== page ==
California dairy families work to conserve our state's precious natural resources, including water, soil, and energy. 

Water recycling on California dairy farm



  • Dairy families recycle water to make best use of this precious resource. Clean water is used to cool milk tanks, sanitize milking equipment and wash cows before it is used to flush manure from barn floors. That water is then used to irrigate crops grown to feed the cows.

  • The amount of water used to produce each glass of milk, serving of cheese, or cup of yogurt has decreased significantly.

  • Dairy families are exploring sub-surface, drip irrigation techniques that can reduce water use for corn and alfalfa production, while increasing crop yields.


To download information about water recycling, click here.

  • All California dairies follow a Nutrient Management Plan, prepared by a certified agronomist. The plan calculates the application and removal rate of nutrients in the soil to ensure soil health.

  • Manure is a natural fertilizer that is rich in nutrients and soil-building organic materials.

  • Conservation, or strip tillage, leaves behind crop stubble after harvest, which can improve soil and air quality by reducing dust. Conservation tillage also requires fewer tractor passes to prepare fields for planting, reducing diesel consumption and emissions.

  • In addition to producing renewable energy, methane digesters create a natural, pathogen-free solid compost and a liquid fertilizer material. Learn more about California's dairy digesters.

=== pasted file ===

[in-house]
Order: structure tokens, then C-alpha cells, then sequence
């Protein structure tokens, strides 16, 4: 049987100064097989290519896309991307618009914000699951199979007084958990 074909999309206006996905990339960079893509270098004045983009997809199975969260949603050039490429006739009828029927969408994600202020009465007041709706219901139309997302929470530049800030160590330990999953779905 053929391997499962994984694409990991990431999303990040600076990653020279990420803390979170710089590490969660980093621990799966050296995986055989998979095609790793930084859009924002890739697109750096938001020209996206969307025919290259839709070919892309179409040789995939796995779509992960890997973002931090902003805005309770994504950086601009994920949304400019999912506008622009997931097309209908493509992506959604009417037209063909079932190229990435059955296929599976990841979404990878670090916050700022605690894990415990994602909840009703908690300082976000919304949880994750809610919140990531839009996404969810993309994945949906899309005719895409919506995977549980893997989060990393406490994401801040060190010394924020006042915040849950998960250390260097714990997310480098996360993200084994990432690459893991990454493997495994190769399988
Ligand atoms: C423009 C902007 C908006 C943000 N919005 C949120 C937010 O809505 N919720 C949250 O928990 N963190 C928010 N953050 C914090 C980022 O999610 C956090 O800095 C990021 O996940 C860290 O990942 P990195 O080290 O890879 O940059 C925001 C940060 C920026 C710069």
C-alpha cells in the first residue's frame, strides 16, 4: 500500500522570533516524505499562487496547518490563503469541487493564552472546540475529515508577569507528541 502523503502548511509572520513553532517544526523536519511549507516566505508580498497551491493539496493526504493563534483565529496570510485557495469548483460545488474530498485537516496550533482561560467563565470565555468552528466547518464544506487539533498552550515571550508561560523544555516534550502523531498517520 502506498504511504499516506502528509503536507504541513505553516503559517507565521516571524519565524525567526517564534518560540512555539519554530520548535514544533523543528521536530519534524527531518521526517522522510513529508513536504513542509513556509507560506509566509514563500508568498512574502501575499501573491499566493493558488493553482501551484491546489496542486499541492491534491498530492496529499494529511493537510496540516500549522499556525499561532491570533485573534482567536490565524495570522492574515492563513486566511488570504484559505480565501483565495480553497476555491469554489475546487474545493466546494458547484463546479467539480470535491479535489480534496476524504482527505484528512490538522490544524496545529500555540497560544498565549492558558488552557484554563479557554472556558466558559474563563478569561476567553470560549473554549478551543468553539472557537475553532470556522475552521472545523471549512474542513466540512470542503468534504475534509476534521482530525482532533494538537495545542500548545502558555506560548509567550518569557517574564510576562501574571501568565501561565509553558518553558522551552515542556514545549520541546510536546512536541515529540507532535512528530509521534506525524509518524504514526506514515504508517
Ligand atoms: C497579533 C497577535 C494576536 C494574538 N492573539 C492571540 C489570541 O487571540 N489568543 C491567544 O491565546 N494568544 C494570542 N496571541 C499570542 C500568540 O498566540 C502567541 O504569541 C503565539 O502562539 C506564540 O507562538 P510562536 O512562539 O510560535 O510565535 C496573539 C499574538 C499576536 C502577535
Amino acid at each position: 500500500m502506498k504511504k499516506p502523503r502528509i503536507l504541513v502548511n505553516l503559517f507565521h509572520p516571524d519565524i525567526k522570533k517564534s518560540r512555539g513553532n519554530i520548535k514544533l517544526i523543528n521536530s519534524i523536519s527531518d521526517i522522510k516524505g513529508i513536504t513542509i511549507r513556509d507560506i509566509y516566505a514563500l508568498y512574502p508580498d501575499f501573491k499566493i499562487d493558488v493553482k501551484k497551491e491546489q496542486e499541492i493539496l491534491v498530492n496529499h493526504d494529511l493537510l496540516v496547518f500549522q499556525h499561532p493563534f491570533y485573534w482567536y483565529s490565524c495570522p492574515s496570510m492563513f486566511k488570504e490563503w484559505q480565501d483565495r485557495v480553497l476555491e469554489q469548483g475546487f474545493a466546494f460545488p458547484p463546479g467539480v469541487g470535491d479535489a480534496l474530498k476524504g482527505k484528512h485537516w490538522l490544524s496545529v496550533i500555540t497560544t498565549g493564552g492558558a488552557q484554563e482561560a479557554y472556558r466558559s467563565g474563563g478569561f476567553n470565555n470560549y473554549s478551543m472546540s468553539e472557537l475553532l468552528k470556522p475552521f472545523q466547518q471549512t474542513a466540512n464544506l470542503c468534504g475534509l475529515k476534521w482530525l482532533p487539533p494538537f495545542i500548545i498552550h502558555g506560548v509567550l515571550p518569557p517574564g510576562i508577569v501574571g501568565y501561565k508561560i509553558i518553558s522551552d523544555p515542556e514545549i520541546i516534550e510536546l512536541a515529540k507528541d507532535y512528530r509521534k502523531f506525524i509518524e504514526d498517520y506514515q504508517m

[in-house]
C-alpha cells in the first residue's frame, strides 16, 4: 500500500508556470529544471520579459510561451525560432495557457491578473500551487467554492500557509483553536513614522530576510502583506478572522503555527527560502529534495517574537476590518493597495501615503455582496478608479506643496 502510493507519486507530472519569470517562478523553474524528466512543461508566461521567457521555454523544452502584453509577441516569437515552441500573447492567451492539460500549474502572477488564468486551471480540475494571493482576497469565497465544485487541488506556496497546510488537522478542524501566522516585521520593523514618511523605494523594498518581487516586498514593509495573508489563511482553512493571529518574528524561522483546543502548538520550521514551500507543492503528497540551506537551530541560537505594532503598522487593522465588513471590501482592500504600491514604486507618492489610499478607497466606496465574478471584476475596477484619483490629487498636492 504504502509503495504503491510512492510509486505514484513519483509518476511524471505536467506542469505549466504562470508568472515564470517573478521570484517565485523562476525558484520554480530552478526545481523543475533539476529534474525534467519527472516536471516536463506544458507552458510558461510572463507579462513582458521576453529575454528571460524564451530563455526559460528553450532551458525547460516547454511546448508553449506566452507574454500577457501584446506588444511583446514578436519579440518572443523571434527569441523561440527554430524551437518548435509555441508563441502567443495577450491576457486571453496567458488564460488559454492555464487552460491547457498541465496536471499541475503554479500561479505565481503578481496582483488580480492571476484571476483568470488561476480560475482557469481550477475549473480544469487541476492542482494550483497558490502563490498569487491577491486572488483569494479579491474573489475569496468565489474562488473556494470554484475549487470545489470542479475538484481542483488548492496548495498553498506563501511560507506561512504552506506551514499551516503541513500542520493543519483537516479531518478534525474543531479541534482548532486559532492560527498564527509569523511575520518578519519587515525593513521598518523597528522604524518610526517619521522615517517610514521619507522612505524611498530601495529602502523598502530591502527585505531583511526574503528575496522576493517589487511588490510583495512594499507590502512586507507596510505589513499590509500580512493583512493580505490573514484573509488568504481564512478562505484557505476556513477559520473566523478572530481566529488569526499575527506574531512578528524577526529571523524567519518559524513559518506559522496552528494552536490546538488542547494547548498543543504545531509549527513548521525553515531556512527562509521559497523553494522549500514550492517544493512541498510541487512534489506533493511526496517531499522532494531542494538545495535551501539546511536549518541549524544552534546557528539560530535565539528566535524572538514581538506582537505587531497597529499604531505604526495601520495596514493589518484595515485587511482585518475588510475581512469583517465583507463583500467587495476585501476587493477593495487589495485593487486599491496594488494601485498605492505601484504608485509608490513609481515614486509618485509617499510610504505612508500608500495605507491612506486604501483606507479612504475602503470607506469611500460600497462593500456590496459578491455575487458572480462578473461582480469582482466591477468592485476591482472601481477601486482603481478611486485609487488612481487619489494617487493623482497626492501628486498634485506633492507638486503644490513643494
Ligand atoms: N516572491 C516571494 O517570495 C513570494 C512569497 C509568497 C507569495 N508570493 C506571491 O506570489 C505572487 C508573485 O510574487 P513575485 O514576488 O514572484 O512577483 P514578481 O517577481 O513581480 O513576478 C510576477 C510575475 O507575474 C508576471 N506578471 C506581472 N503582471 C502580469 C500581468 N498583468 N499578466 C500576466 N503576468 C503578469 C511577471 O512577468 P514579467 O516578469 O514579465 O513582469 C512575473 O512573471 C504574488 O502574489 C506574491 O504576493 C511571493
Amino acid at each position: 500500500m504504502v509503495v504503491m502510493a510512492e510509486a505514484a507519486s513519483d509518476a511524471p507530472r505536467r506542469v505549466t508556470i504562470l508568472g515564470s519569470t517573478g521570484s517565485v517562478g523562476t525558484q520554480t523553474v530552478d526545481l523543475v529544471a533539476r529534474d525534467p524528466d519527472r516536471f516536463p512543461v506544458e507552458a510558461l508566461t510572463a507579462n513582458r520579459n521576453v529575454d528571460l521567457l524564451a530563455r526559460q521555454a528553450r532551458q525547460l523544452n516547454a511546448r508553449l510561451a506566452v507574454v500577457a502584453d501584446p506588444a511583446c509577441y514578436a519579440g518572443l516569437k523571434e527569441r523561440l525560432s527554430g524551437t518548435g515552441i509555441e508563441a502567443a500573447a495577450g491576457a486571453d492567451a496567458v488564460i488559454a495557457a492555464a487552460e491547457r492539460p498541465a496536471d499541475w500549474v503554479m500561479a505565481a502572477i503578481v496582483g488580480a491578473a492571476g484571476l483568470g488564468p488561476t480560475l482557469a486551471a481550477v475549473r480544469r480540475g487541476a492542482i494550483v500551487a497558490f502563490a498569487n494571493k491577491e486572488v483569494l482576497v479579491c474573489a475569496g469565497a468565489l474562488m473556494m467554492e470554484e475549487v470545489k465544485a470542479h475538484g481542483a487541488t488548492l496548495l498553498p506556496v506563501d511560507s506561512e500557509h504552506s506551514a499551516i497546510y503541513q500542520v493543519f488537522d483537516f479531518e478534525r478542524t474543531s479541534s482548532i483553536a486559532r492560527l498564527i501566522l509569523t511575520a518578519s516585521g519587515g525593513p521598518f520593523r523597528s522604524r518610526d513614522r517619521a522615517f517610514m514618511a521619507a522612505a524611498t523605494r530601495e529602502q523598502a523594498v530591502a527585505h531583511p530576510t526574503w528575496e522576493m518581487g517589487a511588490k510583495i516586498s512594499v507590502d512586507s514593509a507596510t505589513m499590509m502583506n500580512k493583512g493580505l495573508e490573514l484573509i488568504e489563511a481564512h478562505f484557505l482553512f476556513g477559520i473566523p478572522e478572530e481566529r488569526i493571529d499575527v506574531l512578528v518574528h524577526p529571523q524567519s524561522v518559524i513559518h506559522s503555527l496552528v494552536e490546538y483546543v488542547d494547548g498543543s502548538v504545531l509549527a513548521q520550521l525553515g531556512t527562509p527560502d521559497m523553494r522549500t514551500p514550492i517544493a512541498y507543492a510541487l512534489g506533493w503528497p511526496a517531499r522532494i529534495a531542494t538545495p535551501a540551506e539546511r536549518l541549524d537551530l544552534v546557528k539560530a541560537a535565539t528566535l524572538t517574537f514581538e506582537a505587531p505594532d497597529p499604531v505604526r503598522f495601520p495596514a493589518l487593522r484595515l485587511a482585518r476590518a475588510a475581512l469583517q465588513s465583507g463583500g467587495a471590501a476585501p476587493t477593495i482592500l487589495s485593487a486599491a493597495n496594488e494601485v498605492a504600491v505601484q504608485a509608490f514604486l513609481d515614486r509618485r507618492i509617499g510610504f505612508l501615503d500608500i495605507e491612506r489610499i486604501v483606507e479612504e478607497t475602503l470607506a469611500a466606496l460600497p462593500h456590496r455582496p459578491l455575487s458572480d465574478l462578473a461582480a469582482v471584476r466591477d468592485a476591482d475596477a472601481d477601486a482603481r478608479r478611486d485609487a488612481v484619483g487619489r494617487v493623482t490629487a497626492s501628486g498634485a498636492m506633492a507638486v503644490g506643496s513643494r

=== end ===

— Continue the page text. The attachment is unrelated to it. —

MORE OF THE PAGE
Dairy farm cycle of renewal


  • California dairy families continue to partner with their local utilities to conserve energy.

  • Individual dairy farms have cut energy use up to 20%.*

  • California dairy farms have saved or replaced more than 45 million kilowatt-hours of energy. That’s enough to supply electricity to more than 5,000 homes for a year.*

  • Through these efforts, dairies have prevented emissions of more than 39,761 metric tons of carbon dioxide—further reducing dairy’s carbon “hoofprint.”


To download the Dairy Farms Energy Report Card, click here.​

*Information provided by Pacific Gas and Electric Company and Southern California Edison


  • Dairies repurpose waste from food production and processing byproducts, including almond hulls, culled fruits and vegetables, citrus pulp, cotton seeds, and tomato pomace, which provide nutritional value as feed ingredients.

  • Feed crops are grown using organic manure. This reduces the need for synthetic fertilizers and creates a tremendous cycle of renewal.

  • California dairy families feed their cows a well-balanced, nutritious diet, contributing to cow health and comfort, along with the overall efficiency and sustainability of their operations.


To download the dairy feed infographic, click here.​

California dairy farms make efficient use of natural resources
Dairy Cares